Advice for property developers

Minimize risk and, where a risk eventuates, reduce the liability associated with that risk.

Property development carries with it a unique bundle of risks and opportunities.  It is, to a substantial extent, a game of risk management/mitigation.

The lawyers at CCS Legal are intimately familiar with the risks and traps associated with property development, and offer a suite of services to help property developers minimize risk and, where a risk eventuates, reduce the liability associated with that risk.

This is best accomplished by paying careful attention to the following matters before, during and after a build:

 Risk to developers is best mitigated by setting up effective contractual arrangements with the builder before the commencement of work. There are a range of different contracting options for a developer to choose from that will increase or decrease the risk profile. CCS Legal can help with the legal aspects of the tendering process, with the selection of the right sort of building contract for a specific development, and then drafting and delivering that contract in a way that best preserves the developer’s rights.

A payment claim cannot be made under the SOPA unless there is an available reference date, being a date fixed by the contract, or the legislation, as a date for making payment claims. Unless the contract otherwise provides, only one claim can be made in any named month.

Once a payment claim has been submitted, the principal (or head contractor) has 10 business days to respond, unless the contract prescribes a shorter period. This response must be in writing and is called a ‘payment schedule’.

If the principal or head contractor fails to provide a payment schedule, within the required timeframe, it will be liable for the entire amount of the claim. The contractor can t hen recover this amount as a debt in court.

If the principal issues a payment schedule within time, but the contractor disagrees with the assessment, the claimant can make an ‘adjudication application’.

It is generally not sufficient to simply set up a good contract – building contracts tend to be living things that need to be administered correctly throughout the build in order to get maximum benefit from the terms. CCS Legal provides guidance to developers on the proper administration of contracts.

The adjudication application is a written document that must be sent to the nominating authority within a fixed period, typically 10 business days from the date the payment schedule is served upon the claimant. The exact timeframe will depend on the circumstances.

The response to an adjudication application must be made within 5 business days of receiving the application, or 2 business days after receiving notice of the adjudicator having accepted their appointment, whichever is longer. Both timeframes are exceptionally short.

A claimant has an express right to withdraw an adjudication application. The respondent may object to the withdrawal if an adjudicator has been appointed.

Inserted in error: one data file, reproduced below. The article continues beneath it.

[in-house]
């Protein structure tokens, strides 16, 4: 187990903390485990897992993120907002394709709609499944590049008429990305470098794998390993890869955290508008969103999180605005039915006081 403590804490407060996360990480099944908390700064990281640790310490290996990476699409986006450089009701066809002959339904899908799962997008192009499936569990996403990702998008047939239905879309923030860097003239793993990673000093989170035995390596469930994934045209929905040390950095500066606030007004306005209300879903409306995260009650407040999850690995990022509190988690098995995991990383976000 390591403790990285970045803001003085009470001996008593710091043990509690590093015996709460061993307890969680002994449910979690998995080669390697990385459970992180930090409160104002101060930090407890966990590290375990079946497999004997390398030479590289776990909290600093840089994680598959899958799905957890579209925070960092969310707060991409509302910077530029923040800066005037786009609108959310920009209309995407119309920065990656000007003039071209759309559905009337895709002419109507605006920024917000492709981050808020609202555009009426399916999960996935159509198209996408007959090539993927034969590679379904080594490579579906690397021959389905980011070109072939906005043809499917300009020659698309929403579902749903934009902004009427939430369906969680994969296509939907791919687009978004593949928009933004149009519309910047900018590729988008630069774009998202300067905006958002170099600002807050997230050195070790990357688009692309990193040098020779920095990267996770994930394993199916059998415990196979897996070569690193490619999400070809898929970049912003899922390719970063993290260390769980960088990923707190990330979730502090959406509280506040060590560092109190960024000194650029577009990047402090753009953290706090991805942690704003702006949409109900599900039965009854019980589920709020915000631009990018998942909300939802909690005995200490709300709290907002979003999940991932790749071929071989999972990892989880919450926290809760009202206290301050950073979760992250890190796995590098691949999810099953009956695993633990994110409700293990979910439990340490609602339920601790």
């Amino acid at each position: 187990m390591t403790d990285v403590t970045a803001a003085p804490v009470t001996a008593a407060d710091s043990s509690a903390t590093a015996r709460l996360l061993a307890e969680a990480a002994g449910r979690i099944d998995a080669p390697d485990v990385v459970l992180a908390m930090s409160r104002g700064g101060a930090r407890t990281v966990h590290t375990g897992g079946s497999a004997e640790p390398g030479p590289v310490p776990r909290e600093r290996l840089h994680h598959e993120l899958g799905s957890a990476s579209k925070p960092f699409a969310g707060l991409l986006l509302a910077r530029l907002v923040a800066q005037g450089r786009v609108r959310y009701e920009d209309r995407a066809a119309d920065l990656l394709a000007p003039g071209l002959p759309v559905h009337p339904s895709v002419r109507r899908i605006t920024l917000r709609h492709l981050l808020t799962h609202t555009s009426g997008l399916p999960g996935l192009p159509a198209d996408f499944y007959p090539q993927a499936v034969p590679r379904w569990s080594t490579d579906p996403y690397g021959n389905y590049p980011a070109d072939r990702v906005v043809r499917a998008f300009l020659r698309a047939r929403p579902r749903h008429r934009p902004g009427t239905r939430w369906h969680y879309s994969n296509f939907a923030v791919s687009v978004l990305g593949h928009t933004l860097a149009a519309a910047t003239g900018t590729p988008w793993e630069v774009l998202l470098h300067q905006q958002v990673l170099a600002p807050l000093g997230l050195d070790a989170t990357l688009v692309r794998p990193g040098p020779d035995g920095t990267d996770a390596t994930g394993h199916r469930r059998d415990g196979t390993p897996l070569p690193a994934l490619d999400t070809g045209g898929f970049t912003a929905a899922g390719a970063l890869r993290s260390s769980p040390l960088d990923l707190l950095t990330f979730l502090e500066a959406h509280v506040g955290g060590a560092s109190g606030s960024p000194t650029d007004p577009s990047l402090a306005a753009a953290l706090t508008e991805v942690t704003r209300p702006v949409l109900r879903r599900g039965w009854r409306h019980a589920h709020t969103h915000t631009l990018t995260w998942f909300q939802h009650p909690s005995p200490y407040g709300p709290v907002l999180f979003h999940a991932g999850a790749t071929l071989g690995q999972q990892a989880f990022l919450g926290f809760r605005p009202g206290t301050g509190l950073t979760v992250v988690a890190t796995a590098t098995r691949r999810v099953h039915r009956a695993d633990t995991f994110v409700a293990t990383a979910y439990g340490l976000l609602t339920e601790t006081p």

Most importantly, the respondent is not entitled to include in its adjudication response any reasons for withholding payment that were not included in its payment schedule.

Once the time for a response has lapsed, the adjudicator is required to determine the application. Typically, this is done by reference to the application and the response, with neither party having any right to appear before the adjudicator. It is not uncommon for the adjudicator to seek further submissions from the parties.

The adjudicator’s determination is required within 10 business days of the respondent’s submission. Brief extensions are not uncommon if approved by the parties. The adjudicator’s decision is easily registered as a judgment debt at court, and enforced as such.

 The most common time for a dispute to arise is at or shortly after the completion of the build. Developers are at risk from the point of sale, as owners have the benefit of statutory warranties as against both the builder and the developer. As such, it is of critical importance that the developer ensure that the builder, as well as any design professionals, have complied with all of their contractual and statutory obligations. CCS Legal routinely advises developers in relation to disputes following completion, and has an excellent track record of good results for developer clients.

It is worth bearing in mind that prevention is the better part of cure.  If, as a developer, you have entered into a good contract, and administered it effectively throughout the job, then the prospects of winding up in a dispute are slim, and if a dispute does eventuate the prospects of winning it are good.  The most serious problems that we observe tend to arise where those preliminary matters (contracting and contract administration) have not been done well.

Get in touch with the lawyers at CCS legal to get advice on how you can minimize risk.

Get in touch with the lawyers at CCS legal to get advice on how you can minimize risk.